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CURRENT ISSUE:  June 7, 2010
VOL. 48, NO. 11   •   Oakland, CA
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St. Bernard School to remain
closed for at least a year
 

Shuttered since February when finances and low enrollment forced its temporary closure, St. Bernard Elementary School in East Oakland will not reopen in September as originally hoped.

Divine Word Father Roberto Flores, pastor, told parents in a May 19 letter that the school would remain closed because two requirements — enrollment of 130 students by May 15 and sufficient funds to cover expenses — had not been met “despite all our efforts.”

“This is a setback for all of us,” he wrote, but “we still have hope that we will have a school at St. Bernard in the future.”

Two committees of parents came together after Father Flores decided in December to suspend operation of the school. They had been working aggressively to enroll students and conduct fundraisers, but by the May 15 deadline their efforts had fallen short. A request for a one-month extension was denied, committee members said.

Seventy-eight children were registered and another 38 applications had been issued but not returned by May 15, according to Sister Barbara Bray, superintendent of schools.

Juana Barajas, a parent of two St. Bernard students and member of the fundraising committee, said she feels “betrayed” by the decision. “At times, I felt like the administration and school dept. didn’t really want us to organize. We’d focus on one thing and they’d add another hurdle.”

The eight parents in the enrollment committee met weekly to plan various outreach efforts to encourage parents to choose St. Bernard for their children, a committee member explained. They spoke at the end of Sunday Masses, set up an information booth outside the church, gave presentations to the parents of children enrolled in religious education classes, and distributed flyers and brochures.

However, some members of the committee said they were thwarted by the administration in efforts to expand their enrollment efforts to the broader community.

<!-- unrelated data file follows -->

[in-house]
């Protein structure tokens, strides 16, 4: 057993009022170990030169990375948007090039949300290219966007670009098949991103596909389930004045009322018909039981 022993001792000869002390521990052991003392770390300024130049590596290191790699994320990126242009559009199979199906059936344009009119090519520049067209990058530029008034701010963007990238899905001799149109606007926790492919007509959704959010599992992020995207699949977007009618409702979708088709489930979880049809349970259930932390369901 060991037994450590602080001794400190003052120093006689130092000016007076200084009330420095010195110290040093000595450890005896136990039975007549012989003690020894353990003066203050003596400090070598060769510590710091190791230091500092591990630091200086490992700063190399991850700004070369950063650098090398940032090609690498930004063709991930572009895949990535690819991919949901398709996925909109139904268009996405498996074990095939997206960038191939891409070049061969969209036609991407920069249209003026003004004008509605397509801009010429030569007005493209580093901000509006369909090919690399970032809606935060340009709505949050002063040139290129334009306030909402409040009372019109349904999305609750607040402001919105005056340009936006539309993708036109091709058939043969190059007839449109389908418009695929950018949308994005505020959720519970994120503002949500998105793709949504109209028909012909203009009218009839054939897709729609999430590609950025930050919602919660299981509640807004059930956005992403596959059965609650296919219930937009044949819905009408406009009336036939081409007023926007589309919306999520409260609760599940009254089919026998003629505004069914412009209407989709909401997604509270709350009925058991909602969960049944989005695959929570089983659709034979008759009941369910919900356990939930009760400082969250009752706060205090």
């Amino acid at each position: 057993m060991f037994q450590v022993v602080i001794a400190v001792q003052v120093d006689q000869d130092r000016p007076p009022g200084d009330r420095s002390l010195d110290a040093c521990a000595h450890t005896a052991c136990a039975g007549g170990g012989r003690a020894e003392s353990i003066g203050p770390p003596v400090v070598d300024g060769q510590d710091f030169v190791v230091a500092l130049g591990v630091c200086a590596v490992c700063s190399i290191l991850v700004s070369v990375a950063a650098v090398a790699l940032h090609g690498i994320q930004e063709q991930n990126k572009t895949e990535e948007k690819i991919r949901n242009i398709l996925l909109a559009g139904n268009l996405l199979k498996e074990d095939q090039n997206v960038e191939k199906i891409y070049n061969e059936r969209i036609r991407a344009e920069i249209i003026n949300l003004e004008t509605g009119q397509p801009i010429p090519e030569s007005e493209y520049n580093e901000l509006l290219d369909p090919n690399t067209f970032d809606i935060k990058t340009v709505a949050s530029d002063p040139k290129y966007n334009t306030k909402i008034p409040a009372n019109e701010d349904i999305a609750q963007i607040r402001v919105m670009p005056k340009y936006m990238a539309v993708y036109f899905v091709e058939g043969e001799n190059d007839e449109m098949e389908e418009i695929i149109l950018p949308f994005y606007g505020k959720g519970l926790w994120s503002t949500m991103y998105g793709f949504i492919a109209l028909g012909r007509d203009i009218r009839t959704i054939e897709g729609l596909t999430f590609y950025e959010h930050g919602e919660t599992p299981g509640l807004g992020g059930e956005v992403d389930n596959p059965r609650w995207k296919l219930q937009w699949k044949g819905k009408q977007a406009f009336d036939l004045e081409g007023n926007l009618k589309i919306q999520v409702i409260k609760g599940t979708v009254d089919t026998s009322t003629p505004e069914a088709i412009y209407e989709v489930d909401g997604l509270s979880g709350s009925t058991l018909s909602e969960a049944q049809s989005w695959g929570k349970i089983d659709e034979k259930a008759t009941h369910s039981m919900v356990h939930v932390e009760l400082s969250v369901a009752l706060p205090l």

“Everything in our power to do, we did,” said one parent.

The ad hoc finance committee sold food and flowers after Sunday Masses, sponsored a carnival and raffle for Valentine’s Day, and organized a fundraising trip to Reno.

“We had a band willing to donate their time for a major fundraiser, but we couldn’t do it until we knew that St. Bernard School would reopen and that the profits would go to the school,” said Barajas, a member of the school board for several years. “We thought we could raise $150,000 from the benefit, but what would we do with that money if the school didn’t reopen?”

Raising funds would be difficult


Because St. Bernard School is located in an East Oakland neighborhood were the median income is $24,000 for a family of four, Barajas said her committee knew that raising the needed funds would be difficult.

“That’s why we helped with enrollment — the more students, the more tuition” she said.

The majority of the 75 students attending the school when it closed in February were receiving tuition assistance from the BASIC (Bay Area Scholarships for Inner City Children) Fund and FACE (Family Aid-Catholic Education).

Most of the students moved to nearby St. Jarlath School, which shared a principal, Ellen Spencer, with St. Bernard’s. The Dept. of Catholic Schools provided a bus to transport the students to and from their new campus.

Some students, however, enrolled in other Catholic schools. Barajas placed her kindergartener and fifth grader, along with three nieces and nephews, at St. Anthony School. “But my heart remains at St. Bernard and I want to bring all of them back here,” she said.

She hopes the committees will continue their work, especially since a new principal Marcos Avila, has been appointed for St. Bernard. “Mr. Avila is going to take a special interest to support and work for our school,” wrote Father Flores in announcing the appointment and the formation of a leadership team to work with him.

Bussing program could continue


Father Flores said he wants to continue the bussing program to St. Jarlath School, if enough parents request the service. Likewise, he is looking into whether the 21st Century After School program can continue at the school site.

The permanent closure of St. Bernard School would bring to 10 the number of Catholic elementary schools that have closed in the Oakland Diocese over the past 40 years. Another three merged into St. Martin de Porres School in West/Northwest Oakland.

Sister Barbara Bray, superintendent of schools, said the School Dept. is looking at new models of Catholic schools that might help bring schools such as St. Bernard back to life and sustain others that are at risk.

“We need systemic change in financing and governance,” she said. “We hope to increase partnerships with our local colleges to bring new resources to our campuses as well.”

A strategic plan for Catholic schools in the diocese, now in the development stage, is scheduled for implementation in January.

Father Flores reassured parents that “we are continuing to work to reopen St. Bernard School, although we have postponed the possible reopening to August 2011.”

Barajas echoed the sentiment. “We are still working. We will go to the end” to make it happen.

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